Revenue treads carefully into VAT collection from tech giants
Legal challenges await the Revenue Department’s plan to collect value-added tax (VAT) from cross-border e-services for the first time in Thailand, given the threat of counter measures from the US as in the case of France despite the difference in what they entail.
Facebook has recently blocked news content in Australia over a planned law requiring the tech giant to pay for content on its digital platform.
Targeting leading service providers such as Facebook, Google, Apple, Line, Netflix and TikTok via an amendment to the Revenue Code, the collection will come into force in Thailand on September 1 this year. The amendment has been published in the Royal Gazette.
Hailed as a business model, digital technology has taken hold in today’s corporate transformation, especially in the services industry. Operators can either provide direct services to individuals around the world on the Internet or through platforms acting as an intermediary between service providers and customers. The technology allows individuals to easily and conveniently access electronic services – games, music, and movies – provided by foreign operators.
In 2020, Thailand had a population of over 69 million with an online penetration rate of a high 75 per cent . The Global web index survey data showed that more than 50 per cent of Thais aged between 16 to 64-year-old had access to online videos, music, and radio, leading to rapid growth in the online e-service market.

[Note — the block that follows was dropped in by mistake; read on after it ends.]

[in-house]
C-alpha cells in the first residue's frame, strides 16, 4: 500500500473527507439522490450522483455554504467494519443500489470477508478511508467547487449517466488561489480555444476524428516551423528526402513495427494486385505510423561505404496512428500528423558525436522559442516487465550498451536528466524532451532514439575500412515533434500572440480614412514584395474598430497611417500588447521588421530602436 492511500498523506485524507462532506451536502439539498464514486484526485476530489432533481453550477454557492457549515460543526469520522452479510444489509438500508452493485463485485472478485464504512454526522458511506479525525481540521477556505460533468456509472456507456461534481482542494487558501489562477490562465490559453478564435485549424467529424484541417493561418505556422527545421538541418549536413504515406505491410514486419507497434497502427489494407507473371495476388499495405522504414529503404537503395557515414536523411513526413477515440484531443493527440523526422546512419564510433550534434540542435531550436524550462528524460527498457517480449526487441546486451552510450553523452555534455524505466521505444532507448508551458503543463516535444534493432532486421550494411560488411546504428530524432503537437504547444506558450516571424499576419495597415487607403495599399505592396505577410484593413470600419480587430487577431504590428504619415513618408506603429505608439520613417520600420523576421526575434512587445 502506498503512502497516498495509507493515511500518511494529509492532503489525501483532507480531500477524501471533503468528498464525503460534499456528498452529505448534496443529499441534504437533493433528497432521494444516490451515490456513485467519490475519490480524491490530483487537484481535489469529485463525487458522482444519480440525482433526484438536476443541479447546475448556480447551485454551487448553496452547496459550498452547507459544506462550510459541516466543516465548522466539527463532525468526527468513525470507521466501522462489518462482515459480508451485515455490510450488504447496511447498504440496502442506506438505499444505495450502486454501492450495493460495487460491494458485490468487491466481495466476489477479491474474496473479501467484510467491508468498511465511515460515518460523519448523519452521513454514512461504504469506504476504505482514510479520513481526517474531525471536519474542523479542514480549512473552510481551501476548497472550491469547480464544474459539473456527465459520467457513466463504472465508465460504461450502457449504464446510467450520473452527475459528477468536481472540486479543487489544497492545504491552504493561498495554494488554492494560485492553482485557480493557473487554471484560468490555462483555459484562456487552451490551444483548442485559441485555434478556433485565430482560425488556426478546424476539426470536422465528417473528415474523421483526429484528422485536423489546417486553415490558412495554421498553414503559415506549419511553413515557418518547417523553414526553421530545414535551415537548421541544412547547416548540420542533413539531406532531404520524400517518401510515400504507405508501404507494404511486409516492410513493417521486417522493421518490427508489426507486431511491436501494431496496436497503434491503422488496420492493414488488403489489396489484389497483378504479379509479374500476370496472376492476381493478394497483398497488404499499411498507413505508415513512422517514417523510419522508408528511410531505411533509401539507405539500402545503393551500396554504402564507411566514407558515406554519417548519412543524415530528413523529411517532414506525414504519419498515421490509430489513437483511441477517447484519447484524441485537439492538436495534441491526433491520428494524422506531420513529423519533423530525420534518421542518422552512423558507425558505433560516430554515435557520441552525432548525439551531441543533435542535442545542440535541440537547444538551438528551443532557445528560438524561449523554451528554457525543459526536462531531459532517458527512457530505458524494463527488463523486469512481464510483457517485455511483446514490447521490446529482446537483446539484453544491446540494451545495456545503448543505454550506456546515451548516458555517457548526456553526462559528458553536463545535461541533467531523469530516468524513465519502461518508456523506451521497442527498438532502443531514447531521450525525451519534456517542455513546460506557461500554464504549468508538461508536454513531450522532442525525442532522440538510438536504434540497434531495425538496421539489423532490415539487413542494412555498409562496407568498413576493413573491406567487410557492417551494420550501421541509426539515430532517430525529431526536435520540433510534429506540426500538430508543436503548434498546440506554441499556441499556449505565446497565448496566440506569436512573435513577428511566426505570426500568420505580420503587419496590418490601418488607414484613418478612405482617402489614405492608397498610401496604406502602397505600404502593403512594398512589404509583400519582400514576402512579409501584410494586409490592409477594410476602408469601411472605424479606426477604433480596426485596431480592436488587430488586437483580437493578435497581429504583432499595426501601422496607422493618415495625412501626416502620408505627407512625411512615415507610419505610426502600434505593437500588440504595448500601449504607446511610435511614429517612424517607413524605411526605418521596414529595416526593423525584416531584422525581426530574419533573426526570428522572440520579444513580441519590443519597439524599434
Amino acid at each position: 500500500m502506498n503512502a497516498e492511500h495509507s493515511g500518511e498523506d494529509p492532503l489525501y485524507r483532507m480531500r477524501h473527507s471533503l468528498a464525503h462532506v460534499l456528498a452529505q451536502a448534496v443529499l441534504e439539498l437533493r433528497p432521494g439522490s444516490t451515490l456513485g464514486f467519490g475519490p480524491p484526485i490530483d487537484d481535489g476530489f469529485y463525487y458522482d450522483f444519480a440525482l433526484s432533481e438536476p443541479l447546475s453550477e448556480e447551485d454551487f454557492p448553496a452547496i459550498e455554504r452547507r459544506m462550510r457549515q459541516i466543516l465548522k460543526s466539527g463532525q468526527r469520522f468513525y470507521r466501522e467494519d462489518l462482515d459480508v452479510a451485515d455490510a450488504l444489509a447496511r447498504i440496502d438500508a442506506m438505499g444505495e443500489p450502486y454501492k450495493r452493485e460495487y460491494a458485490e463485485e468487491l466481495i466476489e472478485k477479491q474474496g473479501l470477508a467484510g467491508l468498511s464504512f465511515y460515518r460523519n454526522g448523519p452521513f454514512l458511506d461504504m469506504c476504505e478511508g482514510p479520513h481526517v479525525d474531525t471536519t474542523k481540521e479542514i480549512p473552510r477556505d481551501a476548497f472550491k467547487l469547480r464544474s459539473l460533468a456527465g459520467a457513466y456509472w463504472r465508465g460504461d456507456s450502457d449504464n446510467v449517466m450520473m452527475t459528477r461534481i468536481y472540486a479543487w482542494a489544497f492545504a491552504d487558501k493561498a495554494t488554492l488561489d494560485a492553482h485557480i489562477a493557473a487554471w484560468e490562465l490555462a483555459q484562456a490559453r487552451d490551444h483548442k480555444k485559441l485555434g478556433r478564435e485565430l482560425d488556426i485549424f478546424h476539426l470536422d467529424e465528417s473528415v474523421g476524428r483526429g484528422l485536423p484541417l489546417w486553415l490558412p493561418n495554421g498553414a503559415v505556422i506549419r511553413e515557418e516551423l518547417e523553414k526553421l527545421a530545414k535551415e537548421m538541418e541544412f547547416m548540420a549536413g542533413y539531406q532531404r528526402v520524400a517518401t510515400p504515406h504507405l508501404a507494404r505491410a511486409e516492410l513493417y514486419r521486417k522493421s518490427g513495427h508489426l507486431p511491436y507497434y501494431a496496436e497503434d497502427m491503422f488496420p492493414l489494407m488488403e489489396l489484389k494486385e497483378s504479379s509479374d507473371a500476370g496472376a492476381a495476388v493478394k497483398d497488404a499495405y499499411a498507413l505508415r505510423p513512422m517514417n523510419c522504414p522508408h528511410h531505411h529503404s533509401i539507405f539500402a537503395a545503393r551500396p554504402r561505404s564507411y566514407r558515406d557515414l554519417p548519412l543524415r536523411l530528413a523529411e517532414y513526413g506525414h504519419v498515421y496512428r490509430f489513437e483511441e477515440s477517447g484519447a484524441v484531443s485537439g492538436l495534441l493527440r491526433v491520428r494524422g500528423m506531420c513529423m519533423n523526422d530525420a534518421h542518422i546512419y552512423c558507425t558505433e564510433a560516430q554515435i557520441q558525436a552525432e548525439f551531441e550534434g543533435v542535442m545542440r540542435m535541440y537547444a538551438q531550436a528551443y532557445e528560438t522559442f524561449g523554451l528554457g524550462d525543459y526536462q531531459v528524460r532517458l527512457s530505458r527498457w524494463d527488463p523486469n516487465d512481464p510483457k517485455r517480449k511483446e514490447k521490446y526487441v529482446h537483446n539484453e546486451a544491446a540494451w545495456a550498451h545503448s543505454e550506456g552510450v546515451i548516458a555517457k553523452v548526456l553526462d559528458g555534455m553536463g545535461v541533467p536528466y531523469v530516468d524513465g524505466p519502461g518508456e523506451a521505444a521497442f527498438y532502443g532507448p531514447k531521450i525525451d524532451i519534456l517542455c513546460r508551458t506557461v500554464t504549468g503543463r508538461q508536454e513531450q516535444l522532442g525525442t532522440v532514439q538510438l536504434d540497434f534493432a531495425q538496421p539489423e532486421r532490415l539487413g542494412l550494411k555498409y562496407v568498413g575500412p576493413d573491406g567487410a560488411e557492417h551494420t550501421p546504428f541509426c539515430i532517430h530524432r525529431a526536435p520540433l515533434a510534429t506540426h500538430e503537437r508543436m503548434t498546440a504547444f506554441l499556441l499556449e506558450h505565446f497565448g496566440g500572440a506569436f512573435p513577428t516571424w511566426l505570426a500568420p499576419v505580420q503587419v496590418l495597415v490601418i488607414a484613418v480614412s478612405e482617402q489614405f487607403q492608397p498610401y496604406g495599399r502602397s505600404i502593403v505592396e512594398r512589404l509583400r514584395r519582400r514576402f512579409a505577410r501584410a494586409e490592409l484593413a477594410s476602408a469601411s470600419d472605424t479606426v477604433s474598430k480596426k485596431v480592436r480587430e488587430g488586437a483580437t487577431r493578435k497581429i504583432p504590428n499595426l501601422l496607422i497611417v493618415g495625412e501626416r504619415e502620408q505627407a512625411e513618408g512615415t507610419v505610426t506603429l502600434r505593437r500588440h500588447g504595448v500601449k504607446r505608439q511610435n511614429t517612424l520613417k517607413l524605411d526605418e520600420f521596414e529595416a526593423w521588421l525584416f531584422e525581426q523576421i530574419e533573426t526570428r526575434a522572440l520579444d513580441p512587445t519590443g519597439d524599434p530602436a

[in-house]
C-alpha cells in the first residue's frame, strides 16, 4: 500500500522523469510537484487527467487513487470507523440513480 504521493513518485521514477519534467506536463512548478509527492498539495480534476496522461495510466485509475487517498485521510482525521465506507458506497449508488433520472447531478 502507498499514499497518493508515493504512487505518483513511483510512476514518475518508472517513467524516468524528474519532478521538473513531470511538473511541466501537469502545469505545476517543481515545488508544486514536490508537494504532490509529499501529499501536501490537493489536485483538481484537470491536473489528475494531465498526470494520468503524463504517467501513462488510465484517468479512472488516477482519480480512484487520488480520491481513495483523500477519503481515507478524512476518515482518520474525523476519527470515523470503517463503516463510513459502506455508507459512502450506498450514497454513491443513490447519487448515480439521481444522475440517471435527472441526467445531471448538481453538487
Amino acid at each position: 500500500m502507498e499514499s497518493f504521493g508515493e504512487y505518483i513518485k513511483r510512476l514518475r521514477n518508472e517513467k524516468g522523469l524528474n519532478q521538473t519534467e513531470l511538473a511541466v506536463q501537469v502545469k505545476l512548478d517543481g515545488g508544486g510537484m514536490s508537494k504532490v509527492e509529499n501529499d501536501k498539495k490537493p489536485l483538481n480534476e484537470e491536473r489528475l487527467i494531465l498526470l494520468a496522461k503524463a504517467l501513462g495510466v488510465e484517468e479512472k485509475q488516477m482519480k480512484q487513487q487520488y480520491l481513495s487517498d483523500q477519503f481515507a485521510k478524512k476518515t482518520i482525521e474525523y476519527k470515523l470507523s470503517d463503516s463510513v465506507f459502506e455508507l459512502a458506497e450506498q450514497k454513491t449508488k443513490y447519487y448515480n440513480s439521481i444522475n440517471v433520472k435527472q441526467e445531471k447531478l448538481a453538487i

Online music grew 9 per cent , online video game rose 7.8 per cent while online advertising surged 16 per cent during the year.
Aiming for a level playing field
Under the current Revenue Code, domestic e-service providers must register for VAT and file return at a tax rate of 7 per cent whereas foreign providers or electronic platforms providing the same types of service to Thai customers are exempted from doing so.
This has created an uneven playing field between domestic and foreign operators, says an official of the Revenue Department, adding that other countries operating a VAT system face similar issues.
In a concerted effort to adjust the imbalance of payment , a number of countries opted to implement the guidelines of the Organisation for Economic Cooperation and Development(OECD) which requires foreign service providers or foreign electronic platforms to register and remit VAT to tax authorities in the countries where their customers are based.
More than 60 countries and territories with a VAT-collection system, including Australia, New Zealand, Taiwan, Singapore, and Malaysia have now introduced new VAT law or its amendment in alignment to the OECD’s guidelines.
What types of business are subject to the new law?
Business operators and platforms providing e-Services such as downloadable movies, games, stickers, music streaming, online advertising space and media with a minimum annual income from providing such services of more than Bt1.8 million are required to comply with the law.
To mention a few, global operators such as Apple, Google, Facebook, Netflix, Line, YouTube, and Tiktok are legally bound to abide by the new VAT regime.